Wednesday, March 23, 2011

My Job Search Tale: Let Me Off the Rollercoaster


I've been blogging at random about my academic job search this semester but have not provided that many details thus far. Why? There are several reasons. First, the main reason is exhaustion: I'm pretty worn out after months of applying, traveling, prepping, interviewing, and waiting, and I haven't felt like reliving the experience at the end of the day. Instead of turning to the blog to vent, I've been reading novels or watching movies or surfing the net or talking to loved ones or sleeping or dealing with the habitual tasks of normal daily life. During the many weeks I've been job searching, I've also caught several nasty colds, all of which have me knocked me out for multiple days at a time. In essence, I'm burnt out, used up, and totally spent; I don't got that much to give.

The second reason for avoiding lots of discussion about the job search is my fear that I might jinx myself by, for example, making assumptions about the search process or my particular chances or, even worse, celebrating victory too soon. Talking about the whole thing in retrospect is much easier and I have every intention of revealing more details in a series of future posts. But I have a hard time expressing all of my angst in real time. I like to let stressful experiences marinate in my mind for a bit before I relive the moment by telling the tale.

My job search this year has been characterized by lots of ups and downs. One minute things seem great, the next minute I'm bitching to myself, and anyone who will listen, about the grave injustices of the academic world. I've had a job offered to me and then taken away, due to budget cuts, and then returned again at the last second; a job placed out of my reach because I didn't make the top three, only to find myself back in the running; and a job I never thought I'd get nearly fell in my lap, and seemed like a possible slam-dunk after the campus visit, but was then whisked away for good. As such, it's nearly April and things are still up in the air for me due to the craziness of the academic job market.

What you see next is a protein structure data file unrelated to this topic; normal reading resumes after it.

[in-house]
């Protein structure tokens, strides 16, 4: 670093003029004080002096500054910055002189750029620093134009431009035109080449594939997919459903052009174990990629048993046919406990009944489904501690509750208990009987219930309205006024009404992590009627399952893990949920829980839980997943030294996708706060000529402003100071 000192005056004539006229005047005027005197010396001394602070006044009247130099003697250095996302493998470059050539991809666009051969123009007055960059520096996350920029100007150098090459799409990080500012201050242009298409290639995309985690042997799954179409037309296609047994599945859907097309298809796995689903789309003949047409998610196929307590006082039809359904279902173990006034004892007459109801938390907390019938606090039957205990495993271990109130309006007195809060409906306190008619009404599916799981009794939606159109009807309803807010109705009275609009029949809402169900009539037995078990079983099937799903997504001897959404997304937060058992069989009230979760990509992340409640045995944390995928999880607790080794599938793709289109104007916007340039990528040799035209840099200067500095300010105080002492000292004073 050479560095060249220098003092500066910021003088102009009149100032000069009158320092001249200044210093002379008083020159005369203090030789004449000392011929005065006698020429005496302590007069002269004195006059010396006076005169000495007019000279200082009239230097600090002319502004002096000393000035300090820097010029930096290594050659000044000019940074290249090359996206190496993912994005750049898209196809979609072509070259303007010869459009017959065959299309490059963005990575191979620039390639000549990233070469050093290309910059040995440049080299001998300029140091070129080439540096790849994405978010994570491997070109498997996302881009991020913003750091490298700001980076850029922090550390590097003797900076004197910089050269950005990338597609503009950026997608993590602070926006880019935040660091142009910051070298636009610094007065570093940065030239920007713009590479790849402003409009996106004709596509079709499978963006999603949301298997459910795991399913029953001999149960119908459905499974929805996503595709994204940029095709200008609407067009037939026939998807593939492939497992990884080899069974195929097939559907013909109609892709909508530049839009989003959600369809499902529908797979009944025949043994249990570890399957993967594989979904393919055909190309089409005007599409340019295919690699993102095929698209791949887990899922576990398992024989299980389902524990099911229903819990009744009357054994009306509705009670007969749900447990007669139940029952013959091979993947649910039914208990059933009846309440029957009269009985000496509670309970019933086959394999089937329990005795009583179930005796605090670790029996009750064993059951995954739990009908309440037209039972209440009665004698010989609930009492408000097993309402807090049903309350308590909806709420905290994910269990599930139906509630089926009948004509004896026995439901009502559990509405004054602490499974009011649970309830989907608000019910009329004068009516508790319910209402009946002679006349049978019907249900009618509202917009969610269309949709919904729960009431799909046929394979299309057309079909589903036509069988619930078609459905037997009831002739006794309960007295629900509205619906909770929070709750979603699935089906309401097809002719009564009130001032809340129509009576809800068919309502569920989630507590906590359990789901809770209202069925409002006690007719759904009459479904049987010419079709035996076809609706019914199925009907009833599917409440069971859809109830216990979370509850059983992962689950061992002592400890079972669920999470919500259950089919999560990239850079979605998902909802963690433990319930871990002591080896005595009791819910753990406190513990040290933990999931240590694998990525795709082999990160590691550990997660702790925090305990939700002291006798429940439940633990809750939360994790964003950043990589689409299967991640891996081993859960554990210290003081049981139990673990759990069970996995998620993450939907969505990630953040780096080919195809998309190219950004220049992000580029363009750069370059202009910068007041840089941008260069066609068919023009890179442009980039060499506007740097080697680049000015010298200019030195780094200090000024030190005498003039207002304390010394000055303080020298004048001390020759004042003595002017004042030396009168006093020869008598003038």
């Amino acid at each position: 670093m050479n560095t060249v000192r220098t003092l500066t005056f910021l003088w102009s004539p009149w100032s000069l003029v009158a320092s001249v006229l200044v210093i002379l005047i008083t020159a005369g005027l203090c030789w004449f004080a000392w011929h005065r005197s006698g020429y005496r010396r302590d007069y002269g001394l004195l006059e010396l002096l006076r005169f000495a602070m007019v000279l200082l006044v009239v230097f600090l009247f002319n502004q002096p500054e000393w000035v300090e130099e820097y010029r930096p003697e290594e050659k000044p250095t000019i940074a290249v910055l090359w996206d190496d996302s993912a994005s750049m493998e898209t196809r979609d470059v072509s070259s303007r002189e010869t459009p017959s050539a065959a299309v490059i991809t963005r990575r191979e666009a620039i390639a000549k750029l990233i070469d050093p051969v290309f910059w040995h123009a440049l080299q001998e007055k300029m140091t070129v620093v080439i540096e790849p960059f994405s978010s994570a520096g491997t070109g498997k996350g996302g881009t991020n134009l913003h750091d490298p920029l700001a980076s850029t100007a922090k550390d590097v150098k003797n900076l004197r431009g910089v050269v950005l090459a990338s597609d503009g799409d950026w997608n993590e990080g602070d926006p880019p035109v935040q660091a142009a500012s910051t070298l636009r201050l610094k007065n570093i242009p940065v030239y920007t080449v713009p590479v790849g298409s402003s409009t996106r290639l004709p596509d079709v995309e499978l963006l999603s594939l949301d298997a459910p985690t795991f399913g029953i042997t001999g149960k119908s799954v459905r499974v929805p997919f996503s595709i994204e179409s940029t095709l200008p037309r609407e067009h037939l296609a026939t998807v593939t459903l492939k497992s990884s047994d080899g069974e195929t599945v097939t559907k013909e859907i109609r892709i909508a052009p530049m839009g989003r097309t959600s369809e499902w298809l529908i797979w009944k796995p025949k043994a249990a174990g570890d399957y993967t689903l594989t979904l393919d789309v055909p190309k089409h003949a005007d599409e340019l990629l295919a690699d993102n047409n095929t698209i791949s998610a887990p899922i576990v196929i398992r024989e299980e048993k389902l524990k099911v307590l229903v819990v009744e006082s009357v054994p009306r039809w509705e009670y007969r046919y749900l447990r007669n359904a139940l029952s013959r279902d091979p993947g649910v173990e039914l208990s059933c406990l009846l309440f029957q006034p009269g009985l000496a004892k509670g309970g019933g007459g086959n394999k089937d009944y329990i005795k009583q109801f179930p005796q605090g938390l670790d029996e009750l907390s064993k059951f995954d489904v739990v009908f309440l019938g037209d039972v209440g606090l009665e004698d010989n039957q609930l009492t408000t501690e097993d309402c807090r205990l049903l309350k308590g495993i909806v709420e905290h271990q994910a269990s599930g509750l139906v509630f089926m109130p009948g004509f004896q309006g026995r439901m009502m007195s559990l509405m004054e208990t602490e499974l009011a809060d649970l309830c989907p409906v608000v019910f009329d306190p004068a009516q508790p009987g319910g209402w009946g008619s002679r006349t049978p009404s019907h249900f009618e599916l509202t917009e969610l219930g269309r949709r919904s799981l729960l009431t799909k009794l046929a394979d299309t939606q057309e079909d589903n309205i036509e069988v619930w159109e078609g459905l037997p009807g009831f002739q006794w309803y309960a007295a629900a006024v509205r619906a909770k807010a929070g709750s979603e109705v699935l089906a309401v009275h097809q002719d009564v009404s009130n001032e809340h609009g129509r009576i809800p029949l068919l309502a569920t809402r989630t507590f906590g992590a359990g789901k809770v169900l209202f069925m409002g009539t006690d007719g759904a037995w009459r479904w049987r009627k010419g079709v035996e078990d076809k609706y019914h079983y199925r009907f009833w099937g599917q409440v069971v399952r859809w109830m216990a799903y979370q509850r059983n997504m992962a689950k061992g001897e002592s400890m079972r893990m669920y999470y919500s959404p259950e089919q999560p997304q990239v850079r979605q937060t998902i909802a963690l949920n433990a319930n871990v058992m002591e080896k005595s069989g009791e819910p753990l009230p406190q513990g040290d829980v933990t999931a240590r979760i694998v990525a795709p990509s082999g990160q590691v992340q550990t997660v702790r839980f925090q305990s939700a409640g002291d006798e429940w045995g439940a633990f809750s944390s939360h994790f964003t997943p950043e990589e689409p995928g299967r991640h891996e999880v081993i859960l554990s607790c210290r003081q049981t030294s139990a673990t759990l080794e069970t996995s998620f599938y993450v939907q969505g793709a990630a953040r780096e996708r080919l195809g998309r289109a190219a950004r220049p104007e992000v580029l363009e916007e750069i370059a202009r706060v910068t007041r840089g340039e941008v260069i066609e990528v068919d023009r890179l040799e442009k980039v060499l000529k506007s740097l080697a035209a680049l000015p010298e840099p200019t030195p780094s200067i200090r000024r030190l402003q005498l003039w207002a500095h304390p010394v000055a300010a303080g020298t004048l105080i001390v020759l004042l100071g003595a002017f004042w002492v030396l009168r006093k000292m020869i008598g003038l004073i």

But I will say this: Sometimes the ups and downs can hit you on the same day, the same afternoon even. I was shown the door for one job at 5pm and then offered another at 8pm. That was one crazy evening.  I spent the hours between 5-8pm rethinking my professional choices, wondering why I hadn't made a clean break with academe last year (when I started this blog), and pondering what it would be like to live a life of the body rather than the mind. (Pilates instruction perhaps? Gardening? Dog watching and grooming? There is a whole world of alternate careers out there for someone who is sick of thinking too much.) I also thought about how I had handed academe the reigns of my life, once again, and asked the ivory tower to guide me to my next destination.

After 8pm, once I knew I had a legitimate tenure-track offer on the table in an ideal location for my family, I felt numb more than anything. Here is what I've been searching for for months on end. I should be thrilled, right? I should be calling everyone I know and freaking out. But what I really felt, once the numbness subsided, was:

A) disbelief
B) a guarded sense of relief (show me the contract before I get too excited)
C) anxiety about the future

Now rather than rebelling against the system and jumping ship, or remaining on the fence, I'm about to yoke my professional and personal future to academe. I'm also about to accept an entry-level academic position for fairly low pay, relatively speaking, in an expensive part of the country. Now I will actually have to continue researching, writing, and publishing my book. I'll have to apply for fellowships and attend conferences, all on a shoe-string budget. I'll have to network and ass kiss to get tenure in 6 years time. I'll have to put up with demanding undergrads and stingy administrators and grade papers at night and on the weekends. During one of the worst job markets in recent history I landed an actual tenure-track job. I'm pretty freakin lucky. It's exciting. It's scary. It's a brave new world.

And I still have one more on-campus interview to attend too . . . The show isn't over until the fat lady sings or the contract is signed, whichever comes first.

5 comments:

Nadia said...

congratulations! this is great news! i know you're worried about the future, but try to remember that the grass isn't always greener on the other side. non-academic jobs present their stress, too, and often times we have to start entry-level jobs (often low-paying) when we switch careers. i hope you get the contract soon so that you can stop worrying. i know how stressful this process is!

Eliza said...

Thanks, Nadia! You make an excellent point here: That the grass always seems greener on the other side of the fence. It doesn't matter if you've got an academic position or a non-academic position in that respect.

Most of my anxiety stems from having an academic partner (who'll soon be unemployed) and a family to support on one salary in a pretty expensive location. I just hope we can swing it. I also hope my partner won't get depressed and wish he hadn't quit his job for the good of the family. sigh.

Eliza Woolf said...

Check out what one of my friends said when I announced that I'd (finally) gotten a real TT job offer, despite all of the ongoing state budget woes, and was now awaiting the contract anxiously:

"What a roller coaster... get that damn contract signed and shove it up your new chair's ass for safekeeping."

WostProfEver said...

Great news -- and if it's in a place you want to be, that's fabulous! Keep us posted...

Developer Jobs said...

Each job seekers have their own experience with their job search some are luckily get a good job but some are still on the crisis in finding job but as others said that we always think positive and don't lose hope.